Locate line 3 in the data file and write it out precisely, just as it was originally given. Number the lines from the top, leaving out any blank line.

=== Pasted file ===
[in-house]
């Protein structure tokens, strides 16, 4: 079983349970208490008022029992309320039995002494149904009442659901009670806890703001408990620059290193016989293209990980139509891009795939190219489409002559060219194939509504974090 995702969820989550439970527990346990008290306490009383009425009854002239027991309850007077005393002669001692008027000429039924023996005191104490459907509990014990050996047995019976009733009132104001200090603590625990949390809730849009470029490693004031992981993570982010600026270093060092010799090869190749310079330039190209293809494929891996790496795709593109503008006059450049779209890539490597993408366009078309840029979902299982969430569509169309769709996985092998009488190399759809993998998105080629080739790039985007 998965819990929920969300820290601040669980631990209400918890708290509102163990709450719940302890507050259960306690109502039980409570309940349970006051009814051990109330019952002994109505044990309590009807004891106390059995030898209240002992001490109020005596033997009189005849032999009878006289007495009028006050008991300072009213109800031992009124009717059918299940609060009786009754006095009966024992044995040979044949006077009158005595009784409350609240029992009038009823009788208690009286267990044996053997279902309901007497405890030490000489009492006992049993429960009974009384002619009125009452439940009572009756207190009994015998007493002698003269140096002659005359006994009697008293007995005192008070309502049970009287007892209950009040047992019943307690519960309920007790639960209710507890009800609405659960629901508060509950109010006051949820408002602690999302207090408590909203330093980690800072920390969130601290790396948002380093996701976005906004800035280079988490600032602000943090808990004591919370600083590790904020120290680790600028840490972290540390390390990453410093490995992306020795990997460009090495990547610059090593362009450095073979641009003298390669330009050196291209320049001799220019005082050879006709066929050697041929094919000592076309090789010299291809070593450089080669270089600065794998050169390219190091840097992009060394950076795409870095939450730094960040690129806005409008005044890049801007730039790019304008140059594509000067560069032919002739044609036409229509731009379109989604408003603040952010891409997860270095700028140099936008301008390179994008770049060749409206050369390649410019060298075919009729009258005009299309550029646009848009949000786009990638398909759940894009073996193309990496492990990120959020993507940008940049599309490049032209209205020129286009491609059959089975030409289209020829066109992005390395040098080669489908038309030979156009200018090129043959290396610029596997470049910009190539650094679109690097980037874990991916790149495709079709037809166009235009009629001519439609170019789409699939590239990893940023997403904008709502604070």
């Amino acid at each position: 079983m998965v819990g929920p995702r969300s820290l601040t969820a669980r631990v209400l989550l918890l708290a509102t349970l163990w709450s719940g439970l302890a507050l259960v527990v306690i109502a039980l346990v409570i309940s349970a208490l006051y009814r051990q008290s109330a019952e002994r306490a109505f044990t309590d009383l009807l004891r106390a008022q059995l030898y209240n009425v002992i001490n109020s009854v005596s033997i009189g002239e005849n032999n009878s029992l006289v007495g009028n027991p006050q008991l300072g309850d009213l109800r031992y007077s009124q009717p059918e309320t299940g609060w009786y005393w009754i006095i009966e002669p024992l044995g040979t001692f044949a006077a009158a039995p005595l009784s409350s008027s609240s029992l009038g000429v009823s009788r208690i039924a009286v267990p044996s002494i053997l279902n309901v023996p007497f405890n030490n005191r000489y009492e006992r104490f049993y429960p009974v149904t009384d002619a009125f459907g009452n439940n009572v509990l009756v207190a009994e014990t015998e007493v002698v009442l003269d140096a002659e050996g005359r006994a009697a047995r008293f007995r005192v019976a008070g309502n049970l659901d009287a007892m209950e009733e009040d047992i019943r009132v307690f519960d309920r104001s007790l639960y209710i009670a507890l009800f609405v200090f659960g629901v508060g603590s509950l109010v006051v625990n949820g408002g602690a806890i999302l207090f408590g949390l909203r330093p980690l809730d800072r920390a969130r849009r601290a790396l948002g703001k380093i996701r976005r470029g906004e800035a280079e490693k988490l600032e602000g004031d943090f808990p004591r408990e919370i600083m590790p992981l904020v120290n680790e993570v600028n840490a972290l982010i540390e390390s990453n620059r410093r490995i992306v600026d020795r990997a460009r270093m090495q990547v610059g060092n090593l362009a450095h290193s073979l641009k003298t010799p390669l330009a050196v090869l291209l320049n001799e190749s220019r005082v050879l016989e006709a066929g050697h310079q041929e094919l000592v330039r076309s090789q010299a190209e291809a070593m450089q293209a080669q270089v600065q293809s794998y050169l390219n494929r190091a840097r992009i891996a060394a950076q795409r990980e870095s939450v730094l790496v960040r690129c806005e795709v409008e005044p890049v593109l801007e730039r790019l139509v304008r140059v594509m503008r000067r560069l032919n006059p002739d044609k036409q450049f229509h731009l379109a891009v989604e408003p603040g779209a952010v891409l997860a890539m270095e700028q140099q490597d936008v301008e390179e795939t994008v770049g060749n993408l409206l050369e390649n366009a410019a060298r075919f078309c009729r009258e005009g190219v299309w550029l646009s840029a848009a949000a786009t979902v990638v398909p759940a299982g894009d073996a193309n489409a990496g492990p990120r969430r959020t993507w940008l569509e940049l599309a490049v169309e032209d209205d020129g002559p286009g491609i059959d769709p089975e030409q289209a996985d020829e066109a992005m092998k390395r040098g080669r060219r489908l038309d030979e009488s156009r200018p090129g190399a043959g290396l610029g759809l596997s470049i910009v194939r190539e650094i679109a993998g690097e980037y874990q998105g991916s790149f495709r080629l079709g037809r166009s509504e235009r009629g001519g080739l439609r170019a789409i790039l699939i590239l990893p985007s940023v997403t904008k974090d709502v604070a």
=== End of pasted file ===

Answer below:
């Amino acid at each position: 079983m998965v819990g929920p995702r969300s820290l601040t969820a669980r631990v209400l989550l918890l708290a509102t349970l163990w709450s719940g439970l302890a507050l259960v527990v306690i109502a039980l346990v409570i309940s349970a208490l006051y009814r051990q008290s109330a019952e002994r306490a109505f044990t309590d009383l009807l004891r106390a008022q059995l030898y209240n009425v002992i001490n109020s009854v005596s033997i009189g002239e005849n032999n009878s029992l006289v007495g009028n027991p006050q008991l300072g309850d009213l109800r031992y007077s009124q009717p059918e309320t299940g609060w009786y005393w009754i006095i009966e002669p024992l044995g040979t001692f044949a006077a009158a039995p005595l009784s409350s008027s609240s029992l009038g000429v009823s009788r208690i039924a009286v267990p044996s002494i053997l279902n309901v023996p007497f405890n030490n005191r000489y009492e006992r104490f049993y429960p009974v149904t009384d002619a009125f459907g009452n439940n009572v509990l009756v207190a009994e014990t015998e007493v002698v009442l003269d140096a002659e050996g005359r006994a009697a047995r008293f007995r005192v019976a008070g309502n049970l659901d009287a007892m209950e009733e009040d047992i019943r009132v307690f519960d309920r104001s007790l639960y209710i009670a507890l009800f609405v200090f659960g629901v508060g603590s509950l109010v006051v625990n949820g408002g602690a806890i999302l207090f408590g949390l909203r330093p980690l809730d800072r920390a969130r849009r601290a790396l948002g703001k380093i996701r976005r470029g906004e800035a280079e490693k988490l600032e602000g004031d943090f808990p004591r408990e919370i600083m590790p992981l904020v120290n680790e993570v600028n840490a972290l982010i540390e390390s990453n620059r410093r490995i992306v600026d020795r990997a460009r270093m090495q990547v610059g060092n090593l362009a450095h290193s073979l641009k003298t010799p390669l330009a050196v090869l291209l320049n001799e190749s220019r005082v050879l016989e006709a066929g050697h310079q041929e094919l000592v330039r076309s090789q010299a190209e291809a070593m450089q293209a080669q270089v600065q293809s794998y050169l390219n494929r190091a840097r992009i891996a060394a950076q795409r990980e870095s939450v730094l790496v960040r690129c806005e795709v409008e005044p890049v593109l801007e730039r790019l139509v304008r140059v594509m503008r000067r560069l032919n006059p002739d044609k036409q450049f229509h731009l379109a891009v989604e408003p603040g779209a952010v891409l997860a890539m270095e700028q140099q490597d936008v301008e390179e795939t994008v770049g060749n993408l409206l050369e390649n366009a410019a060298r075919f078309c009729r009258e005009g190219v299309w550029l646009s840029a848009a949000a786009t979902v990638v398909p759940a299982g894009d073996a193309n489409a990496g492990p990120r969430r959020t993507w940008l569509e940049l599309a490049v169309e032209d209205d020129g002559p286009g491609i059959d769709p089975e030409q289209a996985d020829e066109a992005m092998k390395r040098g080669r060219r489908l038309d030979e009488s156009r200018p090129g190399a043959g290396l610029g759809l596997s470049i910009v194939r190539e650094i679109a993998g690097e980037y874990q998105g991916s790149f495709r080629l079709g037809r166009s509504e235009r009629g001519g080739l439609r170019a789409i790039l699939i590239l990893p985007s940023v997403t904008k974090d709502v604070a």